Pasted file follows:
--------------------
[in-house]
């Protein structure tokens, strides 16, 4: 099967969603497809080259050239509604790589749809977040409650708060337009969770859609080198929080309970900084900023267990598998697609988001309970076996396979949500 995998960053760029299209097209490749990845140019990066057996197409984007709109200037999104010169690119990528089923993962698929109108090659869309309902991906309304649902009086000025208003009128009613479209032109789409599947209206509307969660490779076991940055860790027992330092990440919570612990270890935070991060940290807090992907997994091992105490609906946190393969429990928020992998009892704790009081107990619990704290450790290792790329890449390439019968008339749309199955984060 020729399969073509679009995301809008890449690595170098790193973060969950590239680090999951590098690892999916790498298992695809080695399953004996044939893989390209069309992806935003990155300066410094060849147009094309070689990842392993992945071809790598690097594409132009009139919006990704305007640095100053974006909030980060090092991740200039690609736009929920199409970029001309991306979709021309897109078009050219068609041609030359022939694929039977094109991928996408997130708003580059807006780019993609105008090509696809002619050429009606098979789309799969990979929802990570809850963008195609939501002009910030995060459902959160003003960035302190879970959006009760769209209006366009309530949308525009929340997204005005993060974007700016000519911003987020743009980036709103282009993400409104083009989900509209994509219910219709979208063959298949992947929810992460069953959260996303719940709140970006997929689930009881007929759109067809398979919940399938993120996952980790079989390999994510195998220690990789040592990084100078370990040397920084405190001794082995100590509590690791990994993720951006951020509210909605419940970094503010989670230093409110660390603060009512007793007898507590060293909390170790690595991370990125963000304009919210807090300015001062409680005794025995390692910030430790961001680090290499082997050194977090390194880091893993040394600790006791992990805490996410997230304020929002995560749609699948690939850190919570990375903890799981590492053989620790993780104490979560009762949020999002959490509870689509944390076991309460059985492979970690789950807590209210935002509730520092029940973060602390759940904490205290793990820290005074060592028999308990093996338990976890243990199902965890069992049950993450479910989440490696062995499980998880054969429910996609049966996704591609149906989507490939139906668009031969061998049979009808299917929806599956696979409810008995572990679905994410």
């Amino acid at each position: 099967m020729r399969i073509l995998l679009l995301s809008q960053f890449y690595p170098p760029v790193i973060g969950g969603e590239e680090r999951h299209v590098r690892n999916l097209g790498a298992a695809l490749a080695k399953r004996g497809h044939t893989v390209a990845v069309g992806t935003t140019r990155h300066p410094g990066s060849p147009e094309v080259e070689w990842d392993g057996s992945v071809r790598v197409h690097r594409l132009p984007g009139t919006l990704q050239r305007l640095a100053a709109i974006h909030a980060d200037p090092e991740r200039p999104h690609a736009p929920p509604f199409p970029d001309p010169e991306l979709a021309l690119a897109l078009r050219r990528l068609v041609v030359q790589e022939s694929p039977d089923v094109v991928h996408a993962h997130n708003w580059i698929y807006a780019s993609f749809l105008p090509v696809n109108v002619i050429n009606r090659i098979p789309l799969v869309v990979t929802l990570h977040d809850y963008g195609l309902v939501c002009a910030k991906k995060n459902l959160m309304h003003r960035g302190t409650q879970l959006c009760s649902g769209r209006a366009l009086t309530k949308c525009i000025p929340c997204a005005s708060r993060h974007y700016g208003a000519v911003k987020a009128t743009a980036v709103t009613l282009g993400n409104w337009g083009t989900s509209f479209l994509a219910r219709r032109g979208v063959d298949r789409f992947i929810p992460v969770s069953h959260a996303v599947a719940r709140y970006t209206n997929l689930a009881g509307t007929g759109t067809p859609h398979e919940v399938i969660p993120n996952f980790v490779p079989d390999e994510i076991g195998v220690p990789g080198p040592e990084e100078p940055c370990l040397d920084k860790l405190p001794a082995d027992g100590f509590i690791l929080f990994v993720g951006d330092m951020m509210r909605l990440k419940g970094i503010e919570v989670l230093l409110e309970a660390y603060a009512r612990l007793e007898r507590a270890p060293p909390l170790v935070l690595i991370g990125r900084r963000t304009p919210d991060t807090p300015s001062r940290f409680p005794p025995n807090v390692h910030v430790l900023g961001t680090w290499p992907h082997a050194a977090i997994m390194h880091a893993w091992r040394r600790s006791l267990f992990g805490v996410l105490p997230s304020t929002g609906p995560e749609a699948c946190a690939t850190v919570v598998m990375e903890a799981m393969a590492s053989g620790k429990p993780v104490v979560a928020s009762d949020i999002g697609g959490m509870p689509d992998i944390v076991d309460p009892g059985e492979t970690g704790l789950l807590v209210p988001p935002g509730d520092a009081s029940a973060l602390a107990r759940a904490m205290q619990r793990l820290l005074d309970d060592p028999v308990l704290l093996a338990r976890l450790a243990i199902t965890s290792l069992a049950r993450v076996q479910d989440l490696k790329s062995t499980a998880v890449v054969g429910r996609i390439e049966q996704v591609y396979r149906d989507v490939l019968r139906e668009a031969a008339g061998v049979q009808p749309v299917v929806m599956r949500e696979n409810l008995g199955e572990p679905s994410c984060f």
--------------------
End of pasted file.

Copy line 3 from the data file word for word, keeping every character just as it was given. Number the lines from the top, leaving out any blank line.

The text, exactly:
């Amino acid at each position: 099967m020729r399969i073509l995998l679009l995301s809008q960053f890449y690595p170098p760029v790193i973060g969950g969603e590239e680090r999951h299209v590098r690892n999916l097209g790498a298992a695809l490749a080695k399953r004996g497809h044939t893989v390209a990845v069309g992806t935003t140019r990155h300066p410094g990066s060849p147009e094309v080259e070689w990842d392993g057996s992945v071809r790598v197409h690097r594409l132009p984007g009139t919006l990704q050239r305007l640095a100053a709109i974006h909030a980060d200037p090092e991740r200039p999104h690609a736009p929920p509604f199409p970029d001309p010169e991306l979709a021309l690119a897109l078009r050219r990528l068609v041609v030359q790589e022939s694929p039977d089923v094109v991928h996408a993962h997130n708003w580059i698929y807006a780019s993609f749809l105008p090509v696809n109108v002619i050429n009606r090659i098979p789309l799969v869309v990979t929802l990570h977040d809850y963008g195609l309902v939501c002009a910030k991906k995060n459902l959160m309304h003003r960035g302190t409650q879970l959006c009760s649902g769209r209006a366009l009086t309530k949308c525009i000025p929340c997204a005005s708060r993060h974007y700016g208003a000519v911003k987020a009128t743009a980036v709103t009613l282009g993400n409104w337009g083009t989900s509209f479209l994509a219910r219709r032109g979208v063959d298949r789409f992947i929810p992460v969770s069953h959260a996303v599947a719940r709140y970006t209206n997929l689930a009881g509307t007929g759109t067809p859609h398979e919940v399938i969660p993120n996952f980790v490779p079989d390999e994510i076991g195998v220690p990789g080198p040592e990084e100078p940055c370990l040397d920084k860790l405190p001794a082995d027992g100590f509590i690791l929080f990994v993720g951006d330092m951020m509210r909605l990440k419940g970094i503010e919570v989670l230093l409110e309970a660390y603060a009512r612990l007793e007898r507590a270890p060293p909390l170790v935070l690595i991370g990125r900084r963000t304009p919210d991060t807090p300015s001062r940290f409680p005794p025995n807090v390692h910030v430790l900023g961001t680090w290499p992907h082997a050194a977090i997994m390194h880091a893993w091992r040394r600790s006791l267990f992990g805490v996410l105490p997230s304020t929002g609906p995560e749609a699948c946190a690939t850190v919570v598998m990375e903890a799981m393969a590492s053989g620790k429990p993780v104490v979560a928020s009762d949020i999002g697609g959490m509870p689509d992998i944390v076991d309460p009892g059985e492979t970690g704790l789950l807590v209210p988001p935002g509730d520092a009081s029940a973060l602390a107990r759940a904490m205290q619990r793990l820290l005074d309970d060592p028999v308990l704290l093996a338990r976890l450790a243990i199902t965890s290792l069992a049950r993450v076996q479910d989440l490696k790329s062995t499980a998880v890449v054969g429910r996609i390439e049966q996704v591609y396979r149906d989507v490939l019968r139906e668009a031969a008339g061998v049979q009808p749309v299917v929806m599956r949500e696979n409810l008995g199955e572990p679905s994410c984060f």